For the first time, one of Luxembourg’s hospitals, the Centre Hospitalier de Luxembourg (CHL), is taking part in a Phase I international clinical trial, involving as well the CIEC from LIH. In this trial, a tri-therapy is assessed among patients suffering from non-small cell lung cancer (NSCLC).
The cancer centre “Kriibszentrum” at CHL and the Clinical and Epidemiological Investigation Centre (CIEC) at LIH’s Department of Population Health have been participating for several months in the Phase I of the international clinical trial SPRING. This is the first global clinical trial evaluating the benefits of the combination of three targeted drugs on patients with advanced and/or metastatic NSCLC.
The clinical research project explores the use of a tri-therapy consisting of an immune checkpoint inhibitor (avelumab), a tyrosine kinase inhibitor that targets vascular tumour growth (axitinib) and an inhibitor of kinases involved in cell cycle regulation (palbociclib). During Phase I of the trial, the tri-therapy will be tested at different doses following a specific dose-escalation scheme with the aim to determine the tolerability of the combination of the three drugs. Phase I shall allow to identify the optimal doses to be administered to patients during Phase II, which will study the treatment’s effectiveness.
‘This is pioneering work for Luxembourg,’ tells Dr Romain Nati, Director General of the CHL. ‘Until now, no Luxembourg hospital had been included in a Phase I study, which corresponds to the first use of a new treatment for humans’. The study is conducted under the lead of Dr Guy Berchem, physician in oncology at the CHL and Head of the Laboratory of Experimental Cancer Research at LIH’s Department of Oncology.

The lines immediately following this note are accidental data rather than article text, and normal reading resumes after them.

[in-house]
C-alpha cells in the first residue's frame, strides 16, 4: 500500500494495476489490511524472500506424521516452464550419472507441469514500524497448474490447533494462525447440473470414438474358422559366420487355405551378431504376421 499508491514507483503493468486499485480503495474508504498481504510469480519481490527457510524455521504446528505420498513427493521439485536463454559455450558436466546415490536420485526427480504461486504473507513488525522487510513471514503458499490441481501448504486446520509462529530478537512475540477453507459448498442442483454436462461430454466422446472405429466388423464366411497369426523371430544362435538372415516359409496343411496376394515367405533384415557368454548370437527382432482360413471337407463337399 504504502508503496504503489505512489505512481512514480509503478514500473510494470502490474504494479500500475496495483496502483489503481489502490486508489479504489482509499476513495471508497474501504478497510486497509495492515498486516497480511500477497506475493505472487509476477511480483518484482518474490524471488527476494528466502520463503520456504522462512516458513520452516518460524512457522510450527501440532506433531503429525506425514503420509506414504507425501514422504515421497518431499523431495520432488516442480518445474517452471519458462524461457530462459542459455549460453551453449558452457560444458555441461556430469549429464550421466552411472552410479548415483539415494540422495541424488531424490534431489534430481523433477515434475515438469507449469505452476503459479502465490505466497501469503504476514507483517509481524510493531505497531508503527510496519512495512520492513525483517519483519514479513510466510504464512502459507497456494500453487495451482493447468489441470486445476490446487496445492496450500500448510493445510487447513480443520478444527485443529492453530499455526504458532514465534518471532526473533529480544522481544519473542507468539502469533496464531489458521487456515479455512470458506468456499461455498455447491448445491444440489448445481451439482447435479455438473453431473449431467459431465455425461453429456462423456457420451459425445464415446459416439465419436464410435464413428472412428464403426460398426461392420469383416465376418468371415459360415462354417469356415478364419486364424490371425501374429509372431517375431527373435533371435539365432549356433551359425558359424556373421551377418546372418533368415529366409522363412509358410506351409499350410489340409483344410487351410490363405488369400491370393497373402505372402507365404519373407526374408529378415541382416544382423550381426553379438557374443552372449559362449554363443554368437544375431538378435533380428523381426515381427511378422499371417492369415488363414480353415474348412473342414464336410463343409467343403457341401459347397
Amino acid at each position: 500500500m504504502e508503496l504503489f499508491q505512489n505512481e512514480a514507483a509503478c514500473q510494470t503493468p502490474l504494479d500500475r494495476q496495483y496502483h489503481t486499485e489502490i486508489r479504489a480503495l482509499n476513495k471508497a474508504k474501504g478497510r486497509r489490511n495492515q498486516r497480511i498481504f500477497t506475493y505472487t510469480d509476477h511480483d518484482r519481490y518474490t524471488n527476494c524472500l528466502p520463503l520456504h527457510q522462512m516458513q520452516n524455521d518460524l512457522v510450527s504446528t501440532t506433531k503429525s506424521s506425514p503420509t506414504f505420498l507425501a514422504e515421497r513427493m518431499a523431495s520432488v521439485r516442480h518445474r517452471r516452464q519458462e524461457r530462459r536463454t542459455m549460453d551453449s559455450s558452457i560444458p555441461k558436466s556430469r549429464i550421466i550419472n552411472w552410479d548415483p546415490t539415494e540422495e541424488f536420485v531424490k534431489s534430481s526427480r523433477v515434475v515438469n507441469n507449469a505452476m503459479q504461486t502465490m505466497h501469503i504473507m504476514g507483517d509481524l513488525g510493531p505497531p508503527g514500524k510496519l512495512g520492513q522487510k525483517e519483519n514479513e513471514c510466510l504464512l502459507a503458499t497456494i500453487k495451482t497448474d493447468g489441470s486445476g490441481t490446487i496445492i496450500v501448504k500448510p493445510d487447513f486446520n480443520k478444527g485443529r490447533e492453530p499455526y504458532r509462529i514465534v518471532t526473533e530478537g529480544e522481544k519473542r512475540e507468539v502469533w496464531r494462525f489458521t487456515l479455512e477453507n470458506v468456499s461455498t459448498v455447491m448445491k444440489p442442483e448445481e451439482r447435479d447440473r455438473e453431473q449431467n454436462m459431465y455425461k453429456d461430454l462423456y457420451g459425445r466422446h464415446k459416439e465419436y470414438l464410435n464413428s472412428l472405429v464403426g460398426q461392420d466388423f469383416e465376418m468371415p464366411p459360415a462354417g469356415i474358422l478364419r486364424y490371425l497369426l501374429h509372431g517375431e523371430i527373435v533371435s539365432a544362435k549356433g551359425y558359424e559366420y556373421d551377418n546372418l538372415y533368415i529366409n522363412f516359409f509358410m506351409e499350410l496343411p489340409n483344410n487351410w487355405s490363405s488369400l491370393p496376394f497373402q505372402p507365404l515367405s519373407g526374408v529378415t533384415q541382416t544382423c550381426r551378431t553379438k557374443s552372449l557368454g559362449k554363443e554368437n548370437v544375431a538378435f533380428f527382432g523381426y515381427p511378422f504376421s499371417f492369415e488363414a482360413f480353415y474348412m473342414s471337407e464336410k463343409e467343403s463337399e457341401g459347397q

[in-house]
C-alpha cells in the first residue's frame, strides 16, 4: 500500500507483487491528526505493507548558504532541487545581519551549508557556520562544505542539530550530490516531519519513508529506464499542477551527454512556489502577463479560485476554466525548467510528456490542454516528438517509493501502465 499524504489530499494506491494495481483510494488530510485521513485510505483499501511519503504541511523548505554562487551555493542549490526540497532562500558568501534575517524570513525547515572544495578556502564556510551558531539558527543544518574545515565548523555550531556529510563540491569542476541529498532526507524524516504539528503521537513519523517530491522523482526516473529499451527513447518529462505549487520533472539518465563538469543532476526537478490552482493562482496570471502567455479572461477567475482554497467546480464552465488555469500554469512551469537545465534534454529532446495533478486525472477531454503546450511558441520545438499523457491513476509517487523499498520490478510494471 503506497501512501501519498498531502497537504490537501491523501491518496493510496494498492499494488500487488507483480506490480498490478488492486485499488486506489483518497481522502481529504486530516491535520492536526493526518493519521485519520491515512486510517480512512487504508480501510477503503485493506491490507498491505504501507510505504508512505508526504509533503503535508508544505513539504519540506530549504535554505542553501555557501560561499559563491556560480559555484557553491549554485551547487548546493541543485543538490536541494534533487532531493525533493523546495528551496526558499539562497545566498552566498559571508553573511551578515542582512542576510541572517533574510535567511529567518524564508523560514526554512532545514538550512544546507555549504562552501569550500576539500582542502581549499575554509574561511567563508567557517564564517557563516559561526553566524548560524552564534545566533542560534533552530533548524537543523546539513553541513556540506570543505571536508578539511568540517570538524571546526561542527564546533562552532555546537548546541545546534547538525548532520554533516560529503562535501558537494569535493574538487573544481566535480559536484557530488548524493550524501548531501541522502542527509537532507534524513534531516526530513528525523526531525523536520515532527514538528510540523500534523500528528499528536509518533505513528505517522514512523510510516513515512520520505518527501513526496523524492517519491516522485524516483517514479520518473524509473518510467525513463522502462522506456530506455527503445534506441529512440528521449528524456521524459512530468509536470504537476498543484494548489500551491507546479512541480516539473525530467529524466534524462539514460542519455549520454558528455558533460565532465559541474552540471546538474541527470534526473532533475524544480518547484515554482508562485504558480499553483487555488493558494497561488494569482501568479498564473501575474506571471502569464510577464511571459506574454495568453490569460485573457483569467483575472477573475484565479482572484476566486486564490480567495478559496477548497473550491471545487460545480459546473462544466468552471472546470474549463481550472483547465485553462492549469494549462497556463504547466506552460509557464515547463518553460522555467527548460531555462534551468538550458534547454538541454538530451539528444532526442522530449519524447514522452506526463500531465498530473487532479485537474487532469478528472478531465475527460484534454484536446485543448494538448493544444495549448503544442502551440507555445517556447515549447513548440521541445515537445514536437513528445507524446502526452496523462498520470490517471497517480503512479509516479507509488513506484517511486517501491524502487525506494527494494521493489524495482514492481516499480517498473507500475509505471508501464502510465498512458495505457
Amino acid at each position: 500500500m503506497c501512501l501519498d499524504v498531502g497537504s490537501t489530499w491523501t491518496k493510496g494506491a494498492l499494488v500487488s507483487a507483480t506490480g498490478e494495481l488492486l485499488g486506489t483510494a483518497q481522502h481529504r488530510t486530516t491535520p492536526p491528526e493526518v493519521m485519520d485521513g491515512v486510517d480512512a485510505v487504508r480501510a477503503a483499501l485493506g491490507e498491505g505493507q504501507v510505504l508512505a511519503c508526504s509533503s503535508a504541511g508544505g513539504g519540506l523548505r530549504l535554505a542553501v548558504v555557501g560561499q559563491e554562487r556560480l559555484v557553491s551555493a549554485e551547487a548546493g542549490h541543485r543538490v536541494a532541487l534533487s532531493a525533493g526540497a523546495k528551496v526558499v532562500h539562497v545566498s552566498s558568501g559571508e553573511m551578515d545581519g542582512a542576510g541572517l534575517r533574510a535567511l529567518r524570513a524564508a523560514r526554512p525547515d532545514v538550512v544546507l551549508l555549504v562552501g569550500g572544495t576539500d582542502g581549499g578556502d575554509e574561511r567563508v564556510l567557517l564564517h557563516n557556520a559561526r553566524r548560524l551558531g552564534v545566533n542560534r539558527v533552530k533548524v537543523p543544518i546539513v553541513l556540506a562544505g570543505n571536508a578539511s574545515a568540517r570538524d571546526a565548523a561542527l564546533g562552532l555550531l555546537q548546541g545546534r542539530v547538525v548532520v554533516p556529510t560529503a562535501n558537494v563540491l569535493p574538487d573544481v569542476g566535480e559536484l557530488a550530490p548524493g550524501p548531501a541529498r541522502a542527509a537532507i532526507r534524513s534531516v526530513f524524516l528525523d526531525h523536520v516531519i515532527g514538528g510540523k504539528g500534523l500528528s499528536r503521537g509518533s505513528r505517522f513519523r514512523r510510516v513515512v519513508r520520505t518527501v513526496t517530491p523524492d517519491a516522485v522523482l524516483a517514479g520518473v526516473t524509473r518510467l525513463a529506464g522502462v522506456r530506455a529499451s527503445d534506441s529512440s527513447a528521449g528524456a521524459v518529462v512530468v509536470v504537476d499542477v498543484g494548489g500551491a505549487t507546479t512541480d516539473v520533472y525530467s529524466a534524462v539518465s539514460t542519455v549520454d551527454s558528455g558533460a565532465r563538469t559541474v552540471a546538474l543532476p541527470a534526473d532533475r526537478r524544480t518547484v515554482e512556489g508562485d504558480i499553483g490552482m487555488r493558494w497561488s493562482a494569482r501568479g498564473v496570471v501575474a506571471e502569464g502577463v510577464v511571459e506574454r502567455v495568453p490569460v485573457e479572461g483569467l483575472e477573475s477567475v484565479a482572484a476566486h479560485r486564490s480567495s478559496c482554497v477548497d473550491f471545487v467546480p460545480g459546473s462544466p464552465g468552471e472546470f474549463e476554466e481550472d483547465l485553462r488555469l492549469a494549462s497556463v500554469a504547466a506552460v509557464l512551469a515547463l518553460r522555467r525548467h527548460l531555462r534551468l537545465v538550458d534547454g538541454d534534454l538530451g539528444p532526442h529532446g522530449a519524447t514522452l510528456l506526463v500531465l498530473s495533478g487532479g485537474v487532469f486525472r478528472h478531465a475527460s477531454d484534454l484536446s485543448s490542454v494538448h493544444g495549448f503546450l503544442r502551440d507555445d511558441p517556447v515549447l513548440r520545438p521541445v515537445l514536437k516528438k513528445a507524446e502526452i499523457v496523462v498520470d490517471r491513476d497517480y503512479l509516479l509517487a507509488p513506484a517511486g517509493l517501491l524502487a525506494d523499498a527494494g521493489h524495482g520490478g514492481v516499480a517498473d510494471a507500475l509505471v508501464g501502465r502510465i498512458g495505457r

To start the study, a lot of preparation work was needed to fulfill all clinical and regulatory requirements. At this stage, the support of LIH’s Clinical and Epidemiological Investigation Centre that has a long-term experience in assisting clinical trials in Luxembourg and abroad was essential. ‘It is important to guarantee to the CHL patients who have agreed to be included in the study that all the necessary precautions have been taken regarding their safety’, underlines Prof Laetitia Huiart, Director of LIH’s Department of Population Health.
The CHL aims to conduct further Phase I clinical trials in the future to broaden its treatment options, namely in the “Kriibszentrum”, and offer patient-tailored therapies.
The clinical research project SPRING - Survival Prolongation by Rational Innovative Genomics - is conducted as part of the international consortium WIN - Worldwide Innovative Network in Cancer Personalised Medicine. WIN brings together 40 institutions in 17 countries to accelerate translational and clinical research in the field of personalised medicine to the benefit of patients. To provide a therapeutic solution for the majority of patients with advanced and/or metastatic NSCLC, SPRING implements a strategy that is based on improved tumour characterisation, the combination of therapies - inspired from the fight against HIV AIDS - and the use of an algorithm to better predict the response of each patient.
This communication is derived from a press release of the CHL.
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